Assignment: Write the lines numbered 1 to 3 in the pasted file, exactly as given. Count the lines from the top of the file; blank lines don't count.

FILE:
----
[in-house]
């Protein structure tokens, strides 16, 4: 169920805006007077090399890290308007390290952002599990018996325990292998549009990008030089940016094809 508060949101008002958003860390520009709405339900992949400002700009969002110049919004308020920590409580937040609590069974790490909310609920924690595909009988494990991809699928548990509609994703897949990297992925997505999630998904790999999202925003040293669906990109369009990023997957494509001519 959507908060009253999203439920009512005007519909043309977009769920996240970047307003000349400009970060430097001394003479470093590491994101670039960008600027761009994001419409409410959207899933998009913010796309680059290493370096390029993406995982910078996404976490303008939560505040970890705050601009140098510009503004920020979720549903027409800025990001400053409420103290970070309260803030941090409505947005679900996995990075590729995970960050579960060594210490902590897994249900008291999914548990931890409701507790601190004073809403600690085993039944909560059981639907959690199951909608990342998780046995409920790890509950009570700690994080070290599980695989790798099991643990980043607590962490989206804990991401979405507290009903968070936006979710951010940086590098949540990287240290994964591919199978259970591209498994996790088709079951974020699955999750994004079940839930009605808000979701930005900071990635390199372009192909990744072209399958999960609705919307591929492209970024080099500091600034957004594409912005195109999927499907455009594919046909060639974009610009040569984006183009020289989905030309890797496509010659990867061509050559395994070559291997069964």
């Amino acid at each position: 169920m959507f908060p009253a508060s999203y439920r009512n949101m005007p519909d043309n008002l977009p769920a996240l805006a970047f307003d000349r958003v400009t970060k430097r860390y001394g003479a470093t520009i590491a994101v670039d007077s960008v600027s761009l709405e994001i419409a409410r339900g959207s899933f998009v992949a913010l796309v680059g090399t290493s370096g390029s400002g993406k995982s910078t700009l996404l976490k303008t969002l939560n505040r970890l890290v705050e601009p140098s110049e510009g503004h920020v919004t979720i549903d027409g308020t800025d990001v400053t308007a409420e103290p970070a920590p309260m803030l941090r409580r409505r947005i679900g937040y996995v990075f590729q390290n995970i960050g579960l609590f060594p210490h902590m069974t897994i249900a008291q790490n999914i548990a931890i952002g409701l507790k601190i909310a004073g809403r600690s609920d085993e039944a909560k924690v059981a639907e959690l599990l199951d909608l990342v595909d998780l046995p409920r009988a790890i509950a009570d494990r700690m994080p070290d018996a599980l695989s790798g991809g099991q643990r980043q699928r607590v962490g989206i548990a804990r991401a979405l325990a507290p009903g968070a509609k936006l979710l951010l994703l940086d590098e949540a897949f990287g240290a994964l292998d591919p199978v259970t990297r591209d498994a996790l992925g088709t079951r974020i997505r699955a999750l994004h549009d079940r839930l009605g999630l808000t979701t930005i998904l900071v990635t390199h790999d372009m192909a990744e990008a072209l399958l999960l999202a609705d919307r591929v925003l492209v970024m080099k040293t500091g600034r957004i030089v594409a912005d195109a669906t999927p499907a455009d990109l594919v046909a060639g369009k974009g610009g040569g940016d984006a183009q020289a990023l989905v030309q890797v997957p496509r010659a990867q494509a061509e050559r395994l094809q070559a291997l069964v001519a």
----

[in-house]
């Protein structure tokens, strides 16, 4: 169920805006007077090399890290308007390290952002599990018996325990292998549009990008030089940016094809 508060949101008002958003860390520009709405339900992949400002700009969002110049919004308020920590409580937040609590069974790490909310609920924690595909009988494990991809699928548990509609994703897949990297992925997505999630998904790999999202925003040293669906990109369009990023997957494509001519 959507908060009253999203439920009512005007519909043309977009769920996240970047307003000349400009970060430097001394003479470093590491994101670039960008600027761009994001419409409410959207899933998009913010796309680059290493370096390029993406995982910078996404976490303008939560505040970890705050601009140098510009503004920020979720549903027409800025990001400053409420103290970070309260803030941090409505947005679900996995990075590729995970960050579960060594210490902590897994249900008291999914548990931890409701507790601190004073809403600690085993039944909560059981639907959690199951909608990342998780046995409920790890509950009570700690994080070290599980695989790798099991643990980043607590962490989206804990991401979405507290009903968070936006979710951010940086590098949540990287240290994964591919199978259970591209498994996790088709079951974020699955999750994004079940839930009605808000979701930005900071990635390199372009192909990744072209399958999960609705919307591929492209970024080099500091600034957004594409912005195109999927499907455009594919046909060639974009610009040569984006183009020289989905030309890797496509010659990867061509050559395994070559291997069964």
């Amino acid at each position: 169920m959507f908060p009253a508060s999203y439920r009512n949101m005007p519909d043309n008002l977009p769920a996240l805006a970047f307003d000349r958003v400009t970060k430097r860390y001394g003479a470093t520009i590491a994101v670039d007077s960008v600027s761009l709405e994001i419409a409410r339900g959207s899933f998009v992949a913010l796309v680059g090399t290493s370096g390029s400002g993406k995982s910078t700009l996404l976490k303008t969002l939560n505040r970890l890290v705050e601009p140098s110049e510009g503004h920020v919004t979720i549903d027409g308020t800025d990001v400053t308007a409420e103290p970070a920590p309260m803030l941090r409580r409505r947005i679900g937040y996995v990075f590729q390290n995970i960050g579960l609590f060594p210490h902590m069974t897994i249900a008291q790490n999914i548990a931890i952002g409701l507790k601190i909310a004073g809403r600690s609920d085993e039944a909560k924690v059981a639907e959690l599990l199951d909608l990342v595909d998780l046995p409920r009988a790890i509950a009570d494990r700690m994080p070290d018996a599980l695989s790798g991809g099991q643990r980043q699928r607590v962490g989206i548990a804990r991401a979405l325990a507290p009903g968070a509609k936006l979710l951010l994703l940086d590098e949540a897949f990287g240290a994964l292998d591919p199978v259970t990297r591209d498994a996790l992925g088709t079951r974020i997505r699955a999750l994004h549009d079940r839930l009605g999630l808000t979701t930005i998904l900071v990635t390199h790999d372009m192909a990744e990008a072209l399958l999960l999202a609705d919307r591929v925003l492209v970024m080099k040293t500091g600034r957004i030089v594409a912005d195109a669906t999927p499907a455009d990109l594919v046909a060639g369009k974009g610009g040569g940016d984006a183009q020289a990023l989905v030309q890797v997957p496509r010659a990867q494509a061509e050559r395994l094809q070559a291997l069964v001519a």